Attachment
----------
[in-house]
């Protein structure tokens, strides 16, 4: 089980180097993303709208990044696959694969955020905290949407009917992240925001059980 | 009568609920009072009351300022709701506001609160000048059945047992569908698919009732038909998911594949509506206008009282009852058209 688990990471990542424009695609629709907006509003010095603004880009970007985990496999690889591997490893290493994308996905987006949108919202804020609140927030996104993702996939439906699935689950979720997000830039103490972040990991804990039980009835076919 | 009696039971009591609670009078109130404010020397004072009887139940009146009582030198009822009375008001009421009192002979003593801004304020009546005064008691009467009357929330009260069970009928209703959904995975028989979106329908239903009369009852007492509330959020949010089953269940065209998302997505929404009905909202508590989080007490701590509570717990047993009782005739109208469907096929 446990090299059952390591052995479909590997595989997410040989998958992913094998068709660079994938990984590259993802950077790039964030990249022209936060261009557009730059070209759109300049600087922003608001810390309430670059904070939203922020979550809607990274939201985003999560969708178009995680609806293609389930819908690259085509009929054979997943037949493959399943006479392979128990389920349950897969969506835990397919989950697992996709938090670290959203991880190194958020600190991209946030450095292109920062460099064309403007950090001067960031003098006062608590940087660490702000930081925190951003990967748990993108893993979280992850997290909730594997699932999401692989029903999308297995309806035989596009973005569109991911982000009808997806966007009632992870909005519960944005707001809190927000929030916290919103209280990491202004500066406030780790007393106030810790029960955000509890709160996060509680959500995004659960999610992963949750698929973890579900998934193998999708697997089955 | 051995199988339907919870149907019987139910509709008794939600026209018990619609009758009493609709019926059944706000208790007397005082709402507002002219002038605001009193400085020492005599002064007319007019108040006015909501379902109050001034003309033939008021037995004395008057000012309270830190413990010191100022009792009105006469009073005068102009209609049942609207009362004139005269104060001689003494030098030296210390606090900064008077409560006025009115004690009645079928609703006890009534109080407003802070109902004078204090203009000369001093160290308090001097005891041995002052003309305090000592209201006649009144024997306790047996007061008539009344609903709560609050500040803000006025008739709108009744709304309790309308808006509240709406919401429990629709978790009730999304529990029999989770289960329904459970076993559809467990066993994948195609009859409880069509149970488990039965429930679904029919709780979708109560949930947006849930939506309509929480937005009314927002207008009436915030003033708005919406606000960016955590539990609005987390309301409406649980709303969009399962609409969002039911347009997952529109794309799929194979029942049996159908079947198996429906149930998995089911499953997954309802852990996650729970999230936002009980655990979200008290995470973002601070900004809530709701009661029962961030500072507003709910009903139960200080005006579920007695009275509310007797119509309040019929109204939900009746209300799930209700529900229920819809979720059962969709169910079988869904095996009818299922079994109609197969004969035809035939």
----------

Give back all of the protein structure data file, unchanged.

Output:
[in-house]
């Protein structure tokens, strides 16, 4: 089980180097993303709208990044696959694969955020905290949407009917992240925001059980 | 009568609920009072009351300022709701506001609160000048059945047992569908698919009732038909998911594949509506206008009282009852058209 688990990471990542424009695609629709907006509003010095603004880009970007985990496999690889591997490893290493994308996905987006949108919202804020609140927030996104993702996939439906699935689950979720997000830039103490972040990991804990039980009835076919 | 009696039971009591609670009078109130404010020397004072009887139940009146009582030198009822009375008001009421009192002979003593801004304020009546005064008691009467009357929330009260069970009928209703959904995975028989979106329908239903009369009852007492509330959020949010089953269940065209998302997505929404009905909202508590989080007490701590509570717990047993009782005739109208469907096929 446990090299059952390591052995479909590997595989997410040989998958992913094998068709660079994938990984590259993802950077790039964030990249022209936060261009557009730059070209759109300049600087922003608001810390309430670059904070939203922020979550809607990274939201985003999560969708178009995680609806293609389930819908690259085509009929054979997943037949493959399943006479392979128990389920349950897969969506835990397919989950697992996709938090670290959203991880190194958020600190991209946030450095292109920062460099064309403007950090001067960031003098006062608590940087660490702000930081925190951003990967748990993108893993979280992850997290909730594997699932999401692989029903999308297995309806035989596009973005569109991911982000009808997806966007009632992870909005519960944005707001809190927000929030916290919103209280990491202004500066406030780790007393106030810790029960955000509890709160996060509680959500995004659960999610992963949750698929973890579900998934193998999708697997089955 | 051995199988339907919870149907019987139910509709008794939600026209018990619609009758009493609709019926059944706000208790007397005082709402507002002219002038605001009193400085020492005599002064007319007019108040006015909501379902109050001034003309033939008021037995004395008057000012309270830190413990010191100022009792009105006469009073005068102009209609049942609207009362004139005269104060001689003494030098030296210390606090900064008077409560006025009115004690009645079928609703006890009534109080407003802070109902004078204090203009000369001093160290308090001097005891041995002052003309305090000592209201006649009144024997306790047996007061008539009344609903709560609050500040803000006025008739709108009744709304309790309308808006509240709406919401429990629709978790009730999304529990029999989770289960329904459970076993559809467990066993994948195609009859409880069509149970488990039965429930679904029919709780979708109560949930947006849930939506309509929480937005009314927002207008009436915030003033708005919406606000960016955590539990609005987390309301409406649980709303969009399962609409969002039911347009997952529109794309799929194979029942049996159908079947198996429906149930998995089911499953997954309802852990996650729970999230936002009980655990979200008290995470973002601070900004809530709701009661029962961030500072507003709910009903139960200080005006579920007695009275509310007797119509309040019929109204939900009746209300799930209700529900229920819809979720059962969709169910079988869904095996009818299922079994109609197969004969035809035939």